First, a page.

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Facts and Triggers - Genital Herpes

What is genital herpes?

Genital herpes is a common disease worldwide, and it is estimated that 45 million people in the US are afflicted. Most genital herpes infection is caused by HSV-2, but HSV-1 may also infect the genital tract in both women and men (5-15%).

A new (primary) infection is often asymptomatic, which means that an individual may acquire genital herpes without knowing it. The presence of specific antibodies to HSV-2 in serum indicates that a patient has been infected with the virus and studies have shown that lonely around 30% of the 20-25% of all adults that have HSV-2 antibodies have a history of genital herpes.

Once the primary infection has occurred, the virus will travel up the nerve cell and establish a dormant infection in the sacral ganglia from where it may re-emerge, sometimes causing blisters in the genital area, and sometimes just being excreted without causing symptoms (asymptomatic shedding).

Both the virus present in the blister and “shedded” virus are contagious. Transmission of HSV-2 most commonly results from a sexual contact with an asymptomatic, infected partner.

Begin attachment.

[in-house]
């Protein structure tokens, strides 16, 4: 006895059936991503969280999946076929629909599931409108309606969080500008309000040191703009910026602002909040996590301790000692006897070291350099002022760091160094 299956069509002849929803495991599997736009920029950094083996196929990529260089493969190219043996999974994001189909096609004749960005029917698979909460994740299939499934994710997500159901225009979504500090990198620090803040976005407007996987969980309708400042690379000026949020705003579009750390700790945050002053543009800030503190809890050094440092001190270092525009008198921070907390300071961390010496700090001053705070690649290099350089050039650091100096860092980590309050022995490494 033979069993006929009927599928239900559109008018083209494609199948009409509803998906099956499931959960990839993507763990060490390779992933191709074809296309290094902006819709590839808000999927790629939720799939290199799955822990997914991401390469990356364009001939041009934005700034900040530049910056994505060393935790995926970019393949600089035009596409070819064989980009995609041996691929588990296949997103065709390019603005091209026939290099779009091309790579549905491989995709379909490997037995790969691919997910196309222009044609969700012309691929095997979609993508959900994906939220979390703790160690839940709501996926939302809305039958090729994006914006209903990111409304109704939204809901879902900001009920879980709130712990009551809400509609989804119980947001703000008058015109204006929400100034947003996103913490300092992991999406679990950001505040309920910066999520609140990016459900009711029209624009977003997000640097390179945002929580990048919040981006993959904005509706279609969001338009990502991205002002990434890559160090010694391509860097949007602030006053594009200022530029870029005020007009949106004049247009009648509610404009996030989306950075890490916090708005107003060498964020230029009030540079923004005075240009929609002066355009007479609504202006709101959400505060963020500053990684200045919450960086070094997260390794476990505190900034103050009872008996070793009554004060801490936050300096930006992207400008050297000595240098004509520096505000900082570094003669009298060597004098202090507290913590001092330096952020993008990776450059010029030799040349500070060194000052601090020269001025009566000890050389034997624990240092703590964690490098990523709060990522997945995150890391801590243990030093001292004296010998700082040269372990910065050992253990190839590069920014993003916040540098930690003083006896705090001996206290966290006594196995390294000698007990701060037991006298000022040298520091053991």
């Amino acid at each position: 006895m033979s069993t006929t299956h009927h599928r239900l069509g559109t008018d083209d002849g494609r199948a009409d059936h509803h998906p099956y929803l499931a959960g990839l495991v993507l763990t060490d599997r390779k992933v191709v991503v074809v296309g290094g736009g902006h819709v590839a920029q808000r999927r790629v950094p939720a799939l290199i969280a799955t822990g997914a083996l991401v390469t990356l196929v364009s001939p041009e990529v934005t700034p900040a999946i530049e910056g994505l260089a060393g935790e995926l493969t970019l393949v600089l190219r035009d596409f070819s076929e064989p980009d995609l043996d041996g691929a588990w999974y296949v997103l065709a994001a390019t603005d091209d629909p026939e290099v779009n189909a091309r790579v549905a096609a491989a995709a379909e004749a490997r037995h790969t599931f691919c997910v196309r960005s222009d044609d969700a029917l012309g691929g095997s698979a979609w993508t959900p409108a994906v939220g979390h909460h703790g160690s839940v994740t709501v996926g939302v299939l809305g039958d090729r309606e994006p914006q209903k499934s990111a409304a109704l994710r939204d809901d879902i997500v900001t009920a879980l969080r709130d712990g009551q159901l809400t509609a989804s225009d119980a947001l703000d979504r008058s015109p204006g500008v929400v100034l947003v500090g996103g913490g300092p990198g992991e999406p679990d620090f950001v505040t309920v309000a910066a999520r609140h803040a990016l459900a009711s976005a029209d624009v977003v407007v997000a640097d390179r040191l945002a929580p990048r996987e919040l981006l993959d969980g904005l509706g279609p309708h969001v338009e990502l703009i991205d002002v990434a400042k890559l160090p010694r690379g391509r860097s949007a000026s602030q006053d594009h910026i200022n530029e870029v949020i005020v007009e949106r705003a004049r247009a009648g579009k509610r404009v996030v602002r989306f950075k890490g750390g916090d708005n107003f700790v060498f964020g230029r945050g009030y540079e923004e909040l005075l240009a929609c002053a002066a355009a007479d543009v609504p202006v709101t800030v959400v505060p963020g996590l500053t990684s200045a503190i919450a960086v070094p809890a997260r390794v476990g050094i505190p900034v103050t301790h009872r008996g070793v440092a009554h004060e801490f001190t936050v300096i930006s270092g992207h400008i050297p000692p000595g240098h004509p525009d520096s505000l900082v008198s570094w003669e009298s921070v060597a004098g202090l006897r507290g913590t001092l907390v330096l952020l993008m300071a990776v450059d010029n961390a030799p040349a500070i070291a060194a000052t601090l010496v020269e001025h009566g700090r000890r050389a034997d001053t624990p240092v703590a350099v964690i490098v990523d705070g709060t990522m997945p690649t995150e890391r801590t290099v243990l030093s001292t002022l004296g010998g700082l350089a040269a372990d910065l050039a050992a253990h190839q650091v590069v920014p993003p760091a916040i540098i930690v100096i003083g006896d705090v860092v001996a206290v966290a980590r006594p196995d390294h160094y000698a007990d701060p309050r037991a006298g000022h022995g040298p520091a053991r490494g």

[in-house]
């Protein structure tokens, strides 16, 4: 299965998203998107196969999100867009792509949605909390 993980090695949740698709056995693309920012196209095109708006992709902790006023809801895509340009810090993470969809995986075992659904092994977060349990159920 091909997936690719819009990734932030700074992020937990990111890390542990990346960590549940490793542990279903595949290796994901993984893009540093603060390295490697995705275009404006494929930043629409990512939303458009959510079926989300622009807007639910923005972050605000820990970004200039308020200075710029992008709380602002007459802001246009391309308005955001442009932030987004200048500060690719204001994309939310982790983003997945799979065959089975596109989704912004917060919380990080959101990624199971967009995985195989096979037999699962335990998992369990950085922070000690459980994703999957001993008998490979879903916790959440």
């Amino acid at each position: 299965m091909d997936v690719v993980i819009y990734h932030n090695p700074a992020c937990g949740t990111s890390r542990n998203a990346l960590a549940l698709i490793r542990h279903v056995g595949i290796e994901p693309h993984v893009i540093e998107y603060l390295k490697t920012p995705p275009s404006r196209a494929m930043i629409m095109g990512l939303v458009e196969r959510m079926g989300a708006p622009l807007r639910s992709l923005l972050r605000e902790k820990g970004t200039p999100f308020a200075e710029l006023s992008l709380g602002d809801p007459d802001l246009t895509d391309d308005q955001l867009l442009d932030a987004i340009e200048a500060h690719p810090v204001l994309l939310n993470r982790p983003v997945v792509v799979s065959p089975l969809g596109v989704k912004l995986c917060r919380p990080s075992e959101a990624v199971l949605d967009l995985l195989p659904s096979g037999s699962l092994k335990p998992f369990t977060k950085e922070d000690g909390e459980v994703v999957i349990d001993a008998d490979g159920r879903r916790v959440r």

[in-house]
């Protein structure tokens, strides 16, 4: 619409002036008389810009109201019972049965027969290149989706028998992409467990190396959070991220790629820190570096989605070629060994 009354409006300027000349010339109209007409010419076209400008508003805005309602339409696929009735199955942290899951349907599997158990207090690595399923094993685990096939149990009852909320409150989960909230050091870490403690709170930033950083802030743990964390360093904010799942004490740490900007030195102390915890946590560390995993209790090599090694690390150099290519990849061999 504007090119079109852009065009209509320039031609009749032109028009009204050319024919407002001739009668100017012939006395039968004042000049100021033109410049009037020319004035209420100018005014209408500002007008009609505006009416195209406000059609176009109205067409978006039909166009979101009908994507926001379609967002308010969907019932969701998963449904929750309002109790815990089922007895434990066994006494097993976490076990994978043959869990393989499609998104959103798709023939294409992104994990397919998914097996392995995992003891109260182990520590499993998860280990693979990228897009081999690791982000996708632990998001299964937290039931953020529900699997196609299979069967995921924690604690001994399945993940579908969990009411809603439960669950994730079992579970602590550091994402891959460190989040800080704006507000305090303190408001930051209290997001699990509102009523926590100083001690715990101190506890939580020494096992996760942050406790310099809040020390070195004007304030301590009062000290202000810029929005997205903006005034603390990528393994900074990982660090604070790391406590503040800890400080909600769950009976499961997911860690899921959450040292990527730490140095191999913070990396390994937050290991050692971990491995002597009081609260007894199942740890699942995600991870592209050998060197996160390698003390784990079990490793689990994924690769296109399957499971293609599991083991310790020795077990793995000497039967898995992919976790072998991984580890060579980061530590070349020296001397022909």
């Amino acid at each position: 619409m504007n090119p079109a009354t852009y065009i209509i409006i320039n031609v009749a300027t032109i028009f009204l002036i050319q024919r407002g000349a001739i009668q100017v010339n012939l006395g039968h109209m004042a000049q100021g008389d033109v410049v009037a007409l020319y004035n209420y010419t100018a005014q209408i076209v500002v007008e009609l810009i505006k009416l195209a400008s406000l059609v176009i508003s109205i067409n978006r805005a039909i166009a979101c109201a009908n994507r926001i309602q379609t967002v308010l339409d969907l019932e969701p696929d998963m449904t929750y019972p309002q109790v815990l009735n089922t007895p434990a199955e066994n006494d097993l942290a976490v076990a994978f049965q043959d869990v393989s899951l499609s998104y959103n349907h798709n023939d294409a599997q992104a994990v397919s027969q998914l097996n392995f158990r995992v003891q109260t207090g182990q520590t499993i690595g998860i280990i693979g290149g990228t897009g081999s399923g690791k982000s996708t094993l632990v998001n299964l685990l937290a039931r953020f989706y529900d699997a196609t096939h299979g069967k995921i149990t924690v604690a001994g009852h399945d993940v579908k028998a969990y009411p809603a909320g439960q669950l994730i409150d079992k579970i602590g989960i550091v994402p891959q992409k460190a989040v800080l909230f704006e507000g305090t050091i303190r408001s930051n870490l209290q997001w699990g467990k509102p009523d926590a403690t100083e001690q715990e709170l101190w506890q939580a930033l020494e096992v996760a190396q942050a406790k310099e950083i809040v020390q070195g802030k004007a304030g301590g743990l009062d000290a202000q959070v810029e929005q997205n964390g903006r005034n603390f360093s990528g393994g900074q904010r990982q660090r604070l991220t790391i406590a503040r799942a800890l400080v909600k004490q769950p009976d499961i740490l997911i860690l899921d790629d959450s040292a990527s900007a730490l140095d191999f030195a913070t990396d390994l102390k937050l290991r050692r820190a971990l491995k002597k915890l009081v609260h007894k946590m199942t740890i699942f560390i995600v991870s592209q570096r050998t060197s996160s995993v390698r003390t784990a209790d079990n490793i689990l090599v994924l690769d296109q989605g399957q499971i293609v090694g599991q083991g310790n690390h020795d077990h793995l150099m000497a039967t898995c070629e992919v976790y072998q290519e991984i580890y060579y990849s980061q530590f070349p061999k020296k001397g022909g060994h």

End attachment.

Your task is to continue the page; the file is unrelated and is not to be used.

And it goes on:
Does the virus disappear from the body when the genital lesion is healed?

No, the virus will remain dormant in the body forever.

Why do I get recurrent genital herpes and some don’t?

Little is known about this but some patients may be genetically predisposed to get genital herpes.

What triggers an outbreak of genital herpes?

Of the 20-25% of individuals that are HSV-2 antibody positive in North America, only 5-10% report clinically recurrent genital herpes. Thus, most HSV-2 infected patients will not have clinically evident recurrent infection. Approximately 1% of HSV-2 infected patients shed the virus on any given day. Studies have shown that asymptomatic shedding lasts for approximately 1.5 days. Clinically evident recurrent genital herpes is usually mild and the blisters will generally heal within a week.

In some individuals, symptoms may be more pronounced and include tender lymph nodes, pain when urinating, vaginal discharge, and occasionally fever. Most patients with a history of genital herpes will recognize the outbreak prior to lesions with tingling and tenderness. Stress, menstruation, depression, sexual intercourse, and immune-suppression are some factors that may trigger recurrent infection.

For more information, please read our article "The Facts About Genital Herpes" as seen on Canadian Living.com.

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